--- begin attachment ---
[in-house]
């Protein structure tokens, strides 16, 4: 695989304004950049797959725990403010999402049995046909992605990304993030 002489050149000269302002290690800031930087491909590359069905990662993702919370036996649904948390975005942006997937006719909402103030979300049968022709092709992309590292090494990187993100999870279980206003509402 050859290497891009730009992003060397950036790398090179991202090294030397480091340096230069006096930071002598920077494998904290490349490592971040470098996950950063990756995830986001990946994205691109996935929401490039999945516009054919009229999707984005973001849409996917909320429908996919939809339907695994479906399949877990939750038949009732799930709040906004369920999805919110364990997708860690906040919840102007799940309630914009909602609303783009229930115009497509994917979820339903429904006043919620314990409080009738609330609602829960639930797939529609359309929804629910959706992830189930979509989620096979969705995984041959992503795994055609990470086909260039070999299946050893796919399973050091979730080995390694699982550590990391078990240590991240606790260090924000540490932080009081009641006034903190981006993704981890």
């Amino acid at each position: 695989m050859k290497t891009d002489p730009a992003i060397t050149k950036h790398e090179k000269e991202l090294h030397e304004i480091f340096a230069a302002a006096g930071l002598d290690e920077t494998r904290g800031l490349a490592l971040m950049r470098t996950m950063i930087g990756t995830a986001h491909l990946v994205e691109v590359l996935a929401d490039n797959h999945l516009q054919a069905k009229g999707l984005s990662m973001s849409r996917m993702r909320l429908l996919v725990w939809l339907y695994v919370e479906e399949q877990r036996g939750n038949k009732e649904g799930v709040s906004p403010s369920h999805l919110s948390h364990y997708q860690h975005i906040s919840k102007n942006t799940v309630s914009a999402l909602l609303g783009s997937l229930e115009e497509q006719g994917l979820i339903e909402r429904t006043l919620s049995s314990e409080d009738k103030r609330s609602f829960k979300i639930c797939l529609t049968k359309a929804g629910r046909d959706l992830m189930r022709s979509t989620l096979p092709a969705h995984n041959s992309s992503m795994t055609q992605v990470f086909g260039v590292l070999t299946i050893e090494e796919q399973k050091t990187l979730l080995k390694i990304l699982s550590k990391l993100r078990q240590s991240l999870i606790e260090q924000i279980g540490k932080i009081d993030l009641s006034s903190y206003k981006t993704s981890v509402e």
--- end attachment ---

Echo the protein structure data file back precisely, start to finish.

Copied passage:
[in-house]
């Protein structure tokens, strides 16, 4: 695989304004950049797959725990403010999402049995046909992605990304993030 002489050149000269302002290690800031930087491909590359069905990662993702919370036996649904948390975005942006997937006719909402103030979300049968022709092709992309590292090494990187993100999870279980206003509402 050859290497891009730009992003060397950036790398090179991202090294030397480091340096230069006096930071002598920077494998904290490349490592971040470098996950950063990756995830986001990946994205691109996935929401490039999945516009054919009229999707984005973001849409996917909320429908996919939809339907695994479906399949877990939750038949009732799930709040906004369920999805919110364990997708860690906040919840102007799940309630914009909602609303783009229930115009497509994917979820339903429904006043919620314990409080009738609330609602829960639930797939529609359309929804629910959706992830189930979509989620096979969705995984041959992503795994055609990470086909260039070999299946050893796919399973050091979730080995390694699982550590990391078990240590991240606790260090924000540490932080009081009641006034903190981006993704981890």
């Amino acid at each position: 695989m050859k290497t891009d002489p730009a992003i060397t050149k950036h790398e090179k000269e991202l090294h030397e304004i480091f340096a230069a302002a006096g930071l002598d290690e920077t494998r904290g800031l490349a490592l971040m950049r470098t996950m950063i930087g990756t995830a986001h491909l990946v994205e691109v590359l996935a929401d490039n797959h999945l516009q054919a069905k009229g999707l984005s990662m973001s849409r996917m993702r909320l429908l996919v725990w939809l339907y695994v919370e479906e399949q877990r036996g939750n038949k009732e649904g799930v709040s906004p403010s369920h999805l919110s948390h364990y997708q860690h975005i906040s919840k102007n942006t799940v309630s914009a999402l909602l609303g783009s997937l229930e115009e497509q006719g994917l979820i339903e909402r429904t006043l919620s049995s314990e409080d009738k103030r609330s609602f829960k979300i639930c797939l529609t049968k359309a929804g629910r046909d959706l992830m189930r022709s979509t989620l096979p092709a969705h995984n041959s992309s992503m795994t055609q992605v990470f086909g260039v590292l070999t299946i050893e090494e796919q399973k050091t990187l979730l080995k390694i990304l699982s550590k990391l993100r078990q240590s991240l999870i606790e260090q924000i279980g540490k932080i009081d993030l009641s006034s903190y206003k981006t993704s981890v509402e």